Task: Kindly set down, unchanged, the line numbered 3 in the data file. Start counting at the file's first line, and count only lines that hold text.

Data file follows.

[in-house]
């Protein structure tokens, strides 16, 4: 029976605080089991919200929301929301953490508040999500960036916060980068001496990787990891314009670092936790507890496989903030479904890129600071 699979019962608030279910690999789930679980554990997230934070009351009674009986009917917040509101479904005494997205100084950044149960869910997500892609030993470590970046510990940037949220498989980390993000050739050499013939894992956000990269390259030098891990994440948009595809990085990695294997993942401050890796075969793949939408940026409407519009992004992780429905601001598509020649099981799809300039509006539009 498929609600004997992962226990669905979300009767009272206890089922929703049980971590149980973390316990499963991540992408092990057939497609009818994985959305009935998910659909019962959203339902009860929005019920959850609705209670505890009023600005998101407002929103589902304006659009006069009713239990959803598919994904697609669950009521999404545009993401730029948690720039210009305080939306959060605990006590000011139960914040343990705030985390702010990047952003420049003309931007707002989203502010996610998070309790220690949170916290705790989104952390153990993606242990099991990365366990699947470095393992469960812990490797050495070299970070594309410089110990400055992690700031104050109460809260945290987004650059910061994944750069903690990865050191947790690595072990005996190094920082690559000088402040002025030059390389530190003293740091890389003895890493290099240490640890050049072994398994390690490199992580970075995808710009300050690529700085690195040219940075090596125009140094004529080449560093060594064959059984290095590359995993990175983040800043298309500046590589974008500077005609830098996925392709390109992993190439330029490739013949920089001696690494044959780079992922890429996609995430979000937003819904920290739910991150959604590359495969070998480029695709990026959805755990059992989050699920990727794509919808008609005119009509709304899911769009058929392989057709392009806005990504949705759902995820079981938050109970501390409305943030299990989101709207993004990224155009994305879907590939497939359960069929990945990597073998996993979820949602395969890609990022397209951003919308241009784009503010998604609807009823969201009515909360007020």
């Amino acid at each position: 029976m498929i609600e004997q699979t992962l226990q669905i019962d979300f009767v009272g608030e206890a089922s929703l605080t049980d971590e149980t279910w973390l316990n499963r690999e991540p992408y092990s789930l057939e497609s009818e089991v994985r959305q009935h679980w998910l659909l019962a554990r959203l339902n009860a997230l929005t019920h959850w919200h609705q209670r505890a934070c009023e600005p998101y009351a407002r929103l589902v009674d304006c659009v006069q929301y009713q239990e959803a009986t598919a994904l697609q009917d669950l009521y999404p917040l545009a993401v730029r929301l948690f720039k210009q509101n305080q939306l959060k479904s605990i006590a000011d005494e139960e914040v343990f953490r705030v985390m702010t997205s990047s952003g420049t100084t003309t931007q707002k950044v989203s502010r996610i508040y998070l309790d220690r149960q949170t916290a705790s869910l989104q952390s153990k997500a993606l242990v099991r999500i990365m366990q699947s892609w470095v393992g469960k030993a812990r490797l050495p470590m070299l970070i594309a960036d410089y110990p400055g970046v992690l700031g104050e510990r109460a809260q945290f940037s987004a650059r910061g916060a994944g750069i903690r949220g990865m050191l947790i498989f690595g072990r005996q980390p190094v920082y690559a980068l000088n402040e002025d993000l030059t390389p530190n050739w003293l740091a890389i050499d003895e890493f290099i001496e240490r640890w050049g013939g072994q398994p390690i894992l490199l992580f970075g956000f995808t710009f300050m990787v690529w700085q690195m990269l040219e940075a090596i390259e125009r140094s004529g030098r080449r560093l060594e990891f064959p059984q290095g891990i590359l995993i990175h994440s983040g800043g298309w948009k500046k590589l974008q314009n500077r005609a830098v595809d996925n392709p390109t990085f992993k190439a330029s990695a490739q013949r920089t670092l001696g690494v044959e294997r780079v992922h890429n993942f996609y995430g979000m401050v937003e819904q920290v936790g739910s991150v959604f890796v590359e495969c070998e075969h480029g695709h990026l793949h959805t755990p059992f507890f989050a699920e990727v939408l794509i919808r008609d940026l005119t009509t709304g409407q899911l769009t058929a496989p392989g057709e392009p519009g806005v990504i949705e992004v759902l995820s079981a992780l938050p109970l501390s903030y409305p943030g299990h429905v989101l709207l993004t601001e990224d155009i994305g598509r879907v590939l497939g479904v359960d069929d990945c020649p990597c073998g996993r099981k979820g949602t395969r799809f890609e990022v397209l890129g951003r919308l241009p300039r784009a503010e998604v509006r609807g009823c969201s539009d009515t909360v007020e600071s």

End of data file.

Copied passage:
């Amino acid at each position: 029976m498929i609600e004997q699979t992962l226990q669905i019962d979300f009767v009272g608030e206890a089922s929703l605080t049980d971590e149980t279910w973390l316990n499963r690999e991540p992408y092990s789930l057939e497609s009818e089991v994985r959305q009935h679980w998910l659909l019962a554990r959203l339902n009860a997230l929005t019920h959850w919200h609705q209670r505890a934070c009023e600005p998101y009351a407002r929103l589902v009674d304006c659009v006069q929301y009713q239990e959803a009986t598919a994904l697609q009917d669950l009521y999404p917040l545009a993401v730029r929301l948690f720039k210009q509101n305080q939306l959060k479904s605990i006590a000011d005494e139960e914040v343990f953490r705030v985390m702010t997205s990047s952003g420049t100084t003309t931007q707002k950044v989203s502010r996610i508040y998070l309790d220690r149960q949170t916290a705790s869910l989104q952390s153990k997500a993606l242990v099991r999500i990365m366990q699947s892609w470095v393992g469960k030993a812990r490797l050495p470590m070299l970070i594309a960036d410089y110990p400055g970046v992690l700031g104050e510990r109460a809260q945290f940037s987004a650059r910061g916060a994944g750069i903690r949220g990865m050191l947790i498989f690595g072990r005996q980390p190094v920082y690559a980068l000088n402040e002025d993000l030059t390389p530190n050739w003293l740091a890389i050499d003895e890493f290099i001496e240490r640890w050049g013939g072994q398994p390690i894992l490199l992580f970075g956000f995808t710009f300050m990787v690529w700085q690195m990269l040219e940075a090596i390259e125009r140094s004529g030098r080449r560093l060594e990891f064959p059984q290095g891990i590359l995993i990175h994440s983040g800043g298309w948009k500046k590589l974008q314009n500077r005609a830098v595809d996925n392709p390109t990085f992993k190439a330029s990695a490739q013949r920089t670092l001696g690494v044959e294997r780079v992922h890429n993942f996609y995430g979000m401050v937003e819904q920290v936790g739910s991150v959604f890796v590359e495969c070998e075969h480029g695709h990026l793949h959805t755990p059992f507890f989050a699920e990727v939408l794509i919808r008609d940026l005119t009509t709304g409407q899911l769009t058929a496989p392989g057709e392009p519009g806005v990504i949705e992004v759902l995820s079981a992780l938050p109970l501390s903030y409305p943030g299990h429905v989101l709207l993004t601001e990224d155009i994305g598509r879907v590939l497939g479904v359960d069929d990945c020649p990597c073998g996993r099981k979820g949602t395969r799809f890609e990022v397209l890129g951003r919308l241009p300039r784009a503010e998604v509006r609807g009823c969201s539009d009515t909360v007020e600071s």